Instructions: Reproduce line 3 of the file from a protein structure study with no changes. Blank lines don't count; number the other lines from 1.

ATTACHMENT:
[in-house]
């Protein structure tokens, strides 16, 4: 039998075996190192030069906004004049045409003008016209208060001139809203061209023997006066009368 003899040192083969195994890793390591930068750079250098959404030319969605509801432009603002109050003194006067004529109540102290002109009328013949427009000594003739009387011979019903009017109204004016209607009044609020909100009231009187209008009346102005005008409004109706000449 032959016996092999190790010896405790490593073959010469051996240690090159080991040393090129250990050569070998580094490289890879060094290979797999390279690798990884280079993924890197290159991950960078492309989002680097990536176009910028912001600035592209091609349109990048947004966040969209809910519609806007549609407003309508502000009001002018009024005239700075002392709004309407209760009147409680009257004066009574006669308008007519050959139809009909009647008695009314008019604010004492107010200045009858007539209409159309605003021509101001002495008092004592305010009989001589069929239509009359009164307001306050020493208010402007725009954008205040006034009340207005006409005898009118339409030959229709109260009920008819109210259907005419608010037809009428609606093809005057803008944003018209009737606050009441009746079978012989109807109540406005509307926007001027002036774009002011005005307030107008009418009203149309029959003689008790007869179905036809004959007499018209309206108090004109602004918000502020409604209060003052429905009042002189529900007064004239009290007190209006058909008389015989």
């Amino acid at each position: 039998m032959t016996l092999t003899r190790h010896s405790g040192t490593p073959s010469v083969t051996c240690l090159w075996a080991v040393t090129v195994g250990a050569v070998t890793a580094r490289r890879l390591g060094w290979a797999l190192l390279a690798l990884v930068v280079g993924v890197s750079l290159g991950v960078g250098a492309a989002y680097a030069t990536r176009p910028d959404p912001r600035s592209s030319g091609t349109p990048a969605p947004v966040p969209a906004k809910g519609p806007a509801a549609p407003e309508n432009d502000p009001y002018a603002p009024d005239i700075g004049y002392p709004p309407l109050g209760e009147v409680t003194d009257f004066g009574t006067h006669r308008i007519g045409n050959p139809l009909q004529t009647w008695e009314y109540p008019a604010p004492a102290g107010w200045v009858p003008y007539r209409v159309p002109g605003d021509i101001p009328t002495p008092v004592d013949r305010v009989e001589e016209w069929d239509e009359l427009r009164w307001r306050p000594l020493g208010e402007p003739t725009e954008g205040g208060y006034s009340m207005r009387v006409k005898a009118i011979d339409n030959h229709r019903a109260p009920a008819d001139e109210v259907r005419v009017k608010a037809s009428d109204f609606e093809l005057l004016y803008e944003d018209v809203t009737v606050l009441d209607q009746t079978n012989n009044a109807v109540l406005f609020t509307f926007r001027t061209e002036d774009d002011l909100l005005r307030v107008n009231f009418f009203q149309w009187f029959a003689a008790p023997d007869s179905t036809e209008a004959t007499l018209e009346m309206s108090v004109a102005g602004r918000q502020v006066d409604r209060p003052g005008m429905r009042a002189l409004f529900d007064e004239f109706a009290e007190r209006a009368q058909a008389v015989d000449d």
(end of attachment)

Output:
């Amino acid at each position: 039998m032959t016996l092999t003899r190790h010896s405790g040192t490593p073959s010469v083969t051996c240690l090159w075996a080991v040393t090129v195994g250990a050569v070998t890793a580094r490289r890879l390591g060094w290979a797999l190192l390279a690798l990884v930068v280079g993924v890197s750079l290159g991950v960078g250098a492309a989002y680097a030069t990536r176009p910028d959404p912001r600035s592209s030319g091609t349109p990048a969605p947004v966040p969209a906004k809910g519609p806007a509801a549609p407003e309508n432009d502000p009001y002018a603002p009024d005239i700075g004049y002392p709004p309407l109050g209760e009147v409680t003194d009257f004066g009574t006067h006669r308008i007519g045409n050959p139809l009909q004529t009647w008695e009314y109540p008019a604010p004492a102290g107010w200045v009858p003008y007539r209409v159309p002109g605003d021509i101001p009328t002495p008092v004592d013949r305010v009989e001589e016209w069929d239509e009359l427009r009164w307001r306050p000594l020493g208010e402007p003739t725009e954008g205040g208060y006034s009340m207005r009387v006409k005898a009118i011979d339409n030959h229709r019903a109260p009920a008819d001139e109210v259907r005419v009017k608010a037809s009428d109204f609606e093809l005057l004016y803008e944003d018209v809203t009737v606050l009441d209607q009746t079978n012989n009044a109807v109540l406005f609020t509307f926007r001027t061209e002036d774009d002011l909100l005005r307030v107008n009231f009418f009203q149309w009187f029959a003689a008790p023997d007869s179905t036809e209008a004959t007499l018209e009346m309206s108090v004109a102005g602004r918000q502020v006066d409604r209060p003052g005008m429905r009042a002189l409004f529900d007064e004239f109706a009290e007190r209006a009368q058909a008389v015989d000449d």